On the RoboRIO¶
Image processing is a CPU intensive task, and because of the Python Global Interpreter Lock (GIL) we do NOT recommend using robotpy-cscore directly in your robot process. Don’t do it. Really.
Instead, we provide easy to use ways to launch your camera/image processing code from your Python robot code, and it won’t break simulation either! See below for details.
For more information on the GIL and its effects, you may wish to read the following resources:
The following assumes you’re writing your robot code and your image processing code using RobotPy. However, if you’re writing your Robot code using Java, we do have an example which would allow you to launch Python image processing code from your Java Robot code. See this file for details.
robotpy-cscore can be easily installed with the RobotPy installer. See
these instructions for details.
Automatic camera streaming¶
If you do not wish to modify or process the images from your camera, and only
wish to stream a single camera via HTTP to a dashboard, then you only need to
add the following to your
That’s it! You should be able to connect to the camera using SmartDashboard,
the default LabVIEW Dashboard, or if you point your browser at
The quick vision example can be found in the RobotPy examples repository.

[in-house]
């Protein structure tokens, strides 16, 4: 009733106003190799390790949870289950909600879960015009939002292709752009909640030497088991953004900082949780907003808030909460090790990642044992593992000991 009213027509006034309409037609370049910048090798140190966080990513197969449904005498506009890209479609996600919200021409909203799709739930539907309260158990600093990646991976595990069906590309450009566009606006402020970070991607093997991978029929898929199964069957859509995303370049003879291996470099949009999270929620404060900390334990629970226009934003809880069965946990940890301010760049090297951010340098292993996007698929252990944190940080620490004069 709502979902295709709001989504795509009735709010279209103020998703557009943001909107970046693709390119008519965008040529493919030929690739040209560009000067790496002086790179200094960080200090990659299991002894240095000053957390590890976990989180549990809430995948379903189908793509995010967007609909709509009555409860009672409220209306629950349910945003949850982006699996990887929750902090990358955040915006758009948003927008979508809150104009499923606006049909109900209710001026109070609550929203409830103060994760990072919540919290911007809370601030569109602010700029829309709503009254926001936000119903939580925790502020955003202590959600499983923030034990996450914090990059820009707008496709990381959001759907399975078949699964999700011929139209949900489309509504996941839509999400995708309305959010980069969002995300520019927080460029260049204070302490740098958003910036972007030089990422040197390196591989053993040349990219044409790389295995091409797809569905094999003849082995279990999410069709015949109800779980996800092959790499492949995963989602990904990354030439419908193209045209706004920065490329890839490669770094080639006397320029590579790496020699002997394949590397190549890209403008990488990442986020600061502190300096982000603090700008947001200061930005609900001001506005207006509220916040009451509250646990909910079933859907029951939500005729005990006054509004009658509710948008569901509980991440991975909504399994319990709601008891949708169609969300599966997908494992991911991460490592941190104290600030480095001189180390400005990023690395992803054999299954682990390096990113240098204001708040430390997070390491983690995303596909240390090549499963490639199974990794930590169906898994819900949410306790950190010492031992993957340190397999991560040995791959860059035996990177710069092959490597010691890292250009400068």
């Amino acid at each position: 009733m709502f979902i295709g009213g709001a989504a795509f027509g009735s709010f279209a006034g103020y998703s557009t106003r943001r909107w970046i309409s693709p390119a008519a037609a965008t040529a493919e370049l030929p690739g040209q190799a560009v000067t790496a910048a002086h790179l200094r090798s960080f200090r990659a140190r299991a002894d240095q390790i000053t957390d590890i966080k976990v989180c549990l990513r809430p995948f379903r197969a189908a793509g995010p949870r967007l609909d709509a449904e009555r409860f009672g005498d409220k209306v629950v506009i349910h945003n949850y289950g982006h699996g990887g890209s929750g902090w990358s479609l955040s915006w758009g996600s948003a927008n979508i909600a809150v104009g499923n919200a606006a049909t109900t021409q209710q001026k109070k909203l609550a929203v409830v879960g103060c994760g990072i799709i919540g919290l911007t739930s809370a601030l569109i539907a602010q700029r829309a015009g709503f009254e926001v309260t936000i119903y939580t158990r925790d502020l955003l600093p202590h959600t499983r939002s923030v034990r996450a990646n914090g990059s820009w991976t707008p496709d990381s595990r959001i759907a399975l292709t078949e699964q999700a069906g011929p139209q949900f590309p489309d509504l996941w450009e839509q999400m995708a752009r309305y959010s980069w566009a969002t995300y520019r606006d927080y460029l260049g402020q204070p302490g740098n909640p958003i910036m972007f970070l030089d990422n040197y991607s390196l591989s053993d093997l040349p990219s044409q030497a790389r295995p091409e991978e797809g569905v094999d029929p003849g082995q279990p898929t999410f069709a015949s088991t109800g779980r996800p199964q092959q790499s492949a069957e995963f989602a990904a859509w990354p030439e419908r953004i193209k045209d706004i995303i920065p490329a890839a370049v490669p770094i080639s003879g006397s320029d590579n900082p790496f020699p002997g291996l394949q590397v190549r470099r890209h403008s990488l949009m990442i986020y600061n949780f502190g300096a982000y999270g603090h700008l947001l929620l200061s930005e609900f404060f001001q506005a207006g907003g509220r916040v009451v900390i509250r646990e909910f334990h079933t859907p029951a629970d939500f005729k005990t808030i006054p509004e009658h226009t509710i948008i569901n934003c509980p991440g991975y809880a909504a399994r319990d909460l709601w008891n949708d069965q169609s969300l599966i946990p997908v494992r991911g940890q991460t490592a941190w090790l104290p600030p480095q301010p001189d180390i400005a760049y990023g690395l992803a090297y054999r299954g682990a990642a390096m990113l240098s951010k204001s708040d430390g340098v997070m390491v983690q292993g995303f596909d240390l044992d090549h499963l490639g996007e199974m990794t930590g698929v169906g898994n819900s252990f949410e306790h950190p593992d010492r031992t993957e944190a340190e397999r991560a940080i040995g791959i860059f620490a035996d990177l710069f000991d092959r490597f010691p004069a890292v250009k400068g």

Because the GIL exists (see above), RobotPy’s WPILib implementation provides a way to run your image processing code in a separate process. This introduces a number of rules that your image processing code must follow to efficiently and safely run on the RoboRIO:
Your image processing code must be in its own file
Never import the
cscorepackage from your robot code, it will just waste memory
Never import the
halpackages from your image
wpilibmay not be imported from two programs on the RoboRIO. If this happens, the second program will attempt to kill the first program.
The first step you need to do is create a file – let’s call it
and stick it in the same directory as your
robot.py file. You can also put
it in a subdirectory underneath your robot code, and the robot deploy command
will copy it to the robot.
vision.py must contain some function to be called, let’s call it
and at the minimum it needs to do the following operations:
- Create a CameraServer instance
- Start capturing from USB
- Get a cvSink object that images can be retrieved from
- Loop and capture images
Here’s a full example:
# Import the camera server from cscore import CameraServer # Import OpenCV and NumPy import cv2 import numpy as np def main(): cs = CameraServer.getInstance() cs.enableLogging() # Capture from the first USB Camera on the system camera = cs.startAutomaticCapture() camera.setResolution(320, 240) # Get a CvSink. This will capture images from the camera cvSink = cs.getVideo() # (optional) Setup a CvSource. This will send images back to the Dashboard outputStream = cs.putVideo("Name", 320, 240) # Allocating new images is very expensive, always try to preallocate img = np.zeros(shape=(240, 320, 3), dtype=np.uint8) while True: # Tell the CvSink to grab a frame from the camera and put it # in the source image. If there is an error notify the output. time, img = cvSink.grabFrame(img) if time == 0: # Send the output the error. outputStream.notifyError(cvSink.getError()); # skip the rest of the current iteration continue # # Insert your image processing logic here! # # (optional) send some image back to the dashboard outputStream.putFrame(img)